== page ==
I’m a chinese/dutch male who has two nephews who are chinese, dutch, african american and dominican. I grew up in Salt Lake City, UT, surrounded by people of a different faith from me, living as a religious minority in the United States, where Christians are, in many places, the majority. I’m an odd duck. I’m a seminary student and a writer. I’m a presbyterian who was educated in a lutheran elementary school and an evangelical free middle school and was baptized in the reformed church. I vote based on conscience, the way my parents taught me, not based on party line. I’ve voted Republican before, and independent, and this year I proudly cast my vote for Barack Obama.

Now you now a little bit about me, about the issues of politics, race and religion that have influenced my life. I was also once very, very conservative. I once held beliefs very similar to Mr. Warren. Among other things, I once thought that homosexual people were vile and wanted to deny them the right to marriage. After meeting many homosexual people and strongly reconsidering what type of God I believed in, I have changed my mind. I have learned to be open in both heart and mind.

At the same time, many people in my immediate family have not. Including my grandmother. Along with a dislike for homosexual people, she also still believes that women should not be ordained (though I have tried many times to talk with her and to disabuse her of this notion). My wife’s mother was still afraid right up until the election that Barack Obama was secretly a muslim and wanted to do horrible things to this country. Again, my wife and I have tried to change her mind on this.

What am I to do with them? Should I not allow them to pray for me? My grandmother who has prayed for me since before I was born? Who still prays for me? Does God not accept her prayers? And if God does not accept her prayers on my behalf, would God accept my prayers? I am a sinner. I have been worse than a sinner. I have hated people with all my worth and advocated against them. I have manipulated situations to my own advantage. I still struggle with horrible feelings against other people. Should I not be allowed to pray for others? Can I not be a representative of God?

I find those to whom Jesus reaches out interesting. I know, I know, I’m using the Jesus trump argument. For those who visit this blog who are not Christian, this post will have no meaning. Yet I do believe that both of the conveners of this wonderful table are Christians, hold a faith in a God who, as we remember this Christmas, sent love down, sent down a prince who would bring peace to the earth. This Jesus welcomed an invitation from a Pharisee, a member of a group who would later be instrumental in his death (among many other culprits, Jew and Roman alike). At the same time, a woman who everyone knew as a sinner came and brought her adoration before Jesus, she poured out her best for him. Of course, the Pharisee, a staunchly religious person, with high moral values, rejected her offering and was aghast that Jesus would associate with her. And yes, it is true that the Pharisees were the religious elite of their day. And I do not mean that in a condescending way. From what I’ve studied here in seminary, they were honestly trying to follow God, trying to find a deeper, truer way of serving. It’s just that in their searching they became closed-hearted and closed-minded to the radical type of message that Jesus portrayed. This Jesus would sit at table with those who disagreed with him, and would receive an offering of greatest price from a woman everyone despised.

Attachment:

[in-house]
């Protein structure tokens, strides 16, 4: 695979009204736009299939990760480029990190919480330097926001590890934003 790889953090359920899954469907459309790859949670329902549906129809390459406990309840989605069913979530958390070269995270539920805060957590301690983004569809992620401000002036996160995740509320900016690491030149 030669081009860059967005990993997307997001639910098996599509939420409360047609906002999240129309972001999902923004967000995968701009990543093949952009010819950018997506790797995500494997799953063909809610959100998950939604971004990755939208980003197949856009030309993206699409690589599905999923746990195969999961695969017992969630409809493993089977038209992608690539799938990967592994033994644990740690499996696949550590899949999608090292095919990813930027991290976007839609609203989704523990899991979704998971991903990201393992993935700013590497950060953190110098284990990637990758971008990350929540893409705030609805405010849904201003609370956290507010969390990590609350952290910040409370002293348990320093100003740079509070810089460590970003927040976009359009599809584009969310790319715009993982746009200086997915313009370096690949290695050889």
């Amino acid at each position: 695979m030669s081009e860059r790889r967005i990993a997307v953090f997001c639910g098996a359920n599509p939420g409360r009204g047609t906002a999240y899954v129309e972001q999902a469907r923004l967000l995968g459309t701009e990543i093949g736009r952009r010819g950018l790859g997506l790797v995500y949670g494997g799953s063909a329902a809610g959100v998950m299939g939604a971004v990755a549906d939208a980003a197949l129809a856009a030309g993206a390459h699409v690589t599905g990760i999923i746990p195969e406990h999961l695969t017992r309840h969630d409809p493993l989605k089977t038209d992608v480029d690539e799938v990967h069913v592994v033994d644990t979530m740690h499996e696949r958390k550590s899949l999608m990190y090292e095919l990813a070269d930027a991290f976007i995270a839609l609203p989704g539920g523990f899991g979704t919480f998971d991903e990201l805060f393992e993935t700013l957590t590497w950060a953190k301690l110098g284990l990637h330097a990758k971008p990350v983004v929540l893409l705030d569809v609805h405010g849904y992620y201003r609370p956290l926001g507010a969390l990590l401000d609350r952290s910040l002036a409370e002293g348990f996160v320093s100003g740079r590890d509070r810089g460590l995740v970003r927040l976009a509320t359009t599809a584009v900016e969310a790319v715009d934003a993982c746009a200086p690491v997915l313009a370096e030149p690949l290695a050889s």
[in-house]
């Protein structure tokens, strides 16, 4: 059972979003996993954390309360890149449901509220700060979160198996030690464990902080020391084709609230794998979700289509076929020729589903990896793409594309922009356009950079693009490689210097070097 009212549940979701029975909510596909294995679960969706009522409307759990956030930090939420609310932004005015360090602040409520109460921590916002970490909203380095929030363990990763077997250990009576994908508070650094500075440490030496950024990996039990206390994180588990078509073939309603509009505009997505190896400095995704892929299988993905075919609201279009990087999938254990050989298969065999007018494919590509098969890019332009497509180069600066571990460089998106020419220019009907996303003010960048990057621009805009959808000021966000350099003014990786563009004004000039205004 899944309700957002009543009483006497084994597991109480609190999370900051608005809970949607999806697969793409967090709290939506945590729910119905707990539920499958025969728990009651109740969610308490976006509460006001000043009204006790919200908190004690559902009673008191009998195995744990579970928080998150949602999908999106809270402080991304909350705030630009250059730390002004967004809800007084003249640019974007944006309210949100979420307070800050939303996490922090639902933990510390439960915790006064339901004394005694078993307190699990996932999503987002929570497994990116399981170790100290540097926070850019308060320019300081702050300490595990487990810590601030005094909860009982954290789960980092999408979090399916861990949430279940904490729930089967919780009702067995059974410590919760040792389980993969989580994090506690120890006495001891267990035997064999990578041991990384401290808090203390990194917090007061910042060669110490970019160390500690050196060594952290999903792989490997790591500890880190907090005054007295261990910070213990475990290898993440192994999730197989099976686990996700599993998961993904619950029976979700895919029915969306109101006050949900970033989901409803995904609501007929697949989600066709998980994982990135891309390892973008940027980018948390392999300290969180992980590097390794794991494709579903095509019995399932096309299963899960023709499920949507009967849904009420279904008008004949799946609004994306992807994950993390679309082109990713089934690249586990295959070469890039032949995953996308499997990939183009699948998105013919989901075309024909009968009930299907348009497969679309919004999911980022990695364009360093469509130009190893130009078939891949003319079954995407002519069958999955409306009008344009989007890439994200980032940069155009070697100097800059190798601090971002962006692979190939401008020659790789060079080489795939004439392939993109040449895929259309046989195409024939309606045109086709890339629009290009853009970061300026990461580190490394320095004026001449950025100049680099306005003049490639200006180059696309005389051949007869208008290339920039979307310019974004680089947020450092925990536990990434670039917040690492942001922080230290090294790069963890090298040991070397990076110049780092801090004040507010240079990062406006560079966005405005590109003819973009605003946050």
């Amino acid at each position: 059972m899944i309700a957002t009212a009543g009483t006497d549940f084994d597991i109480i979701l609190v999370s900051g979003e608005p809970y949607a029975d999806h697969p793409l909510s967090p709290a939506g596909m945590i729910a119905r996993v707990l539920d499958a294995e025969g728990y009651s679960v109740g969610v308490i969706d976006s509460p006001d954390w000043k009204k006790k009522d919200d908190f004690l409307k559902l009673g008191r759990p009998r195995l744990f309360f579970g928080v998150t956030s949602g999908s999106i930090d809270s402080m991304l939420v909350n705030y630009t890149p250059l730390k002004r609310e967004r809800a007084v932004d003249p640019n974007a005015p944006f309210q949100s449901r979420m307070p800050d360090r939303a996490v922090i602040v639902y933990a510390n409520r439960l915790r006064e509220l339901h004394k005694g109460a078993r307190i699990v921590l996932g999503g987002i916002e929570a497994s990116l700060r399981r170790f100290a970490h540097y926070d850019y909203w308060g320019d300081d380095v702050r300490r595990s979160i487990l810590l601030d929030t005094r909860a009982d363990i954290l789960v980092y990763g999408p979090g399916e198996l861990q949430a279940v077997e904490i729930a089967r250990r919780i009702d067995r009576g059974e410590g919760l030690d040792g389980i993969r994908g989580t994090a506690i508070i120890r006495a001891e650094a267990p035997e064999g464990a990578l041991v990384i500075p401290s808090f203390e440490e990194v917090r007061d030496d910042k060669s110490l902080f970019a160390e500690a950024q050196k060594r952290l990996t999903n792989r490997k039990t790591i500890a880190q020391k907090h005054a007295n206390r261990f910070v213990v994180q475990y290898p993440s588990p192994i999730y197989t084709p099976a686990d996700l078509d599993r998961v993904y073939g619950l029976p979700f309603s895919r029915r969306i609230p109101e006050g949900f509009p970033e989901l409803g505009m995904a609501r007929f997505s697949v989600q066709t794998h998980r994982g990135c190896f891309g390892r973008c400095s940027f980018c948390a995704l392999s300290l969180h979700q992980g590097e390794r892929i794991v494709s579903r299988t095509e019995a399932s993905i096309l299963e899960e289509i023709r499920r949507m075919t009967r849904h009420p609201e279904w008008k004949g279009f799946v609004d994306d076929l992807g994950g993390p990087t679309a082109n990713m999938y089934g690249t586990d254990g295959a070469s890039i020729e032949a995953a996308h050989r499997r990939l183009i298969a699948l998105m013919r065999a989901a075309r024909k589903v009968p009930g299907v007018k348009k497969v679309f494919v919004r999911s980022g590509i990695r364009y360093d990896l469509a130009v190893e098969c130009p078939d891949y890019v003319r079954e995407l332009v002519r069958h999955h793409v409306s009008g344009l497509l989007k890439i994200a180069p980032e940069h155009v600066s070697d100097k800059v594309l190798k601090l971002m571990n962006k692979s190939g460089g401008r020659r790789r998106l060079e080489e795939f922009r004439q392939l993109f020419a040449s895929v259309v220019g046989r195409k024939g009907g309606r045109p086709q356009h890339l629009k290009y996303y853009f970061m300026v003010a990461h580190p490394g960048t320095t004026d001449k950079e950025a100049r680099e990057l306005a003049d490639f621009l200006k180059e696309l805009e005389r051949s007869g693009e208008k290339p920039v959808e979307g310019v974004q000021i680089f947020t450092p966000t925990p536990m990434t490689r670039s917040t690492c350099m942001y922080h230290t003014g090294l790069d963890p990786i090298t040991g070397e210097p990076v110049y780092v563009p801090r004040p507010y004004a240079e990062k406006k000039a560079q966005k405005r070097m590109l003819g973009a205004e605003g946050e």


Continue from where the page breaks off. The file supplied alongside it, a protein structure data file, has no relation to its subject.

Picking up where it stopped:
Perhaps we are not called to be Jesus. Perhaps we cannot live up to that standard of loving. But God has forgiven me for a lot. Should I not love a lot? This does not mean that I condone what Rick Warren says. Not at all. But the moment that I say that Rick Warren cannot pray for me is the moment that I say that I cannot pray for Rick Warren, or for anyone else for that matter. The moment that I insinuate that God will not hear Rick Warren’s prayer is the moment that I must believe that God will not hear mine.

I do understand the nuance of your argument, Dr. Harris-Lacewell (or at least I think I do). I can understand that you see the inauguration as something for all Americans, and I do agree with that. And I can understand that, since Rick Warren has been actively trying to deny rights to a certain people group, he should not be allowed to pray in front of all Americans, with or for all Americans. You state that “as a person of faith and as a citizen in a representative democracy” you are “utterly disgusted by Obama’s choice.” I think that I’d like to disagree with what this implies. I think that, as a citizen in a representative democracy I agree with you whole-heartedly. This is horribly awkward and possibly inappropriate. As a person of faith, however, I couldn’t disagree with you more, specifically because of the many reasons that I’ve outlined above.

I believe, then, that we must decide which is more important in this instance: our faith or our democracy. As a person who believes in Jesus I must accept, forgive, and (simultaneously) actively try to pray for Rick Warren and for his decisions and his mindset. As a person of faith I believe I must look on him with a certain type of love that can appreciate his prayer and his honest concern for this nation’s morality, even if I disagree with him. As a person of faith I believe I must be able to sit comfortably with Barack Obama’s decision and to understand that, as you put it, “The inauguration belongs to all Americans. It is a moment of national unity. It is a symbolic rendering of our peaceful, democratic transitions of leadership. It is an assertion of our collective identity rising above our partisan disagreements. It is not a time for division.” It is not a time for division. All Americans can and should be welcomed, including those upon whom my political ire is directed. But I believe this as a person of faith, not as a person of democratic principles. I believe it because my Lord welcomed sinners and tax collectors, people who betrayed their own people for a buck, to his table. So, as a person of faith, I believe that I must look upon this inauguration as an opportunity to bring together all of these people, even while, in my daily life, in my every day existence, I actively work against the principles that they put forward that might divide us.

I apologize for the long post.

May we all live with a little more grace, and me most of all.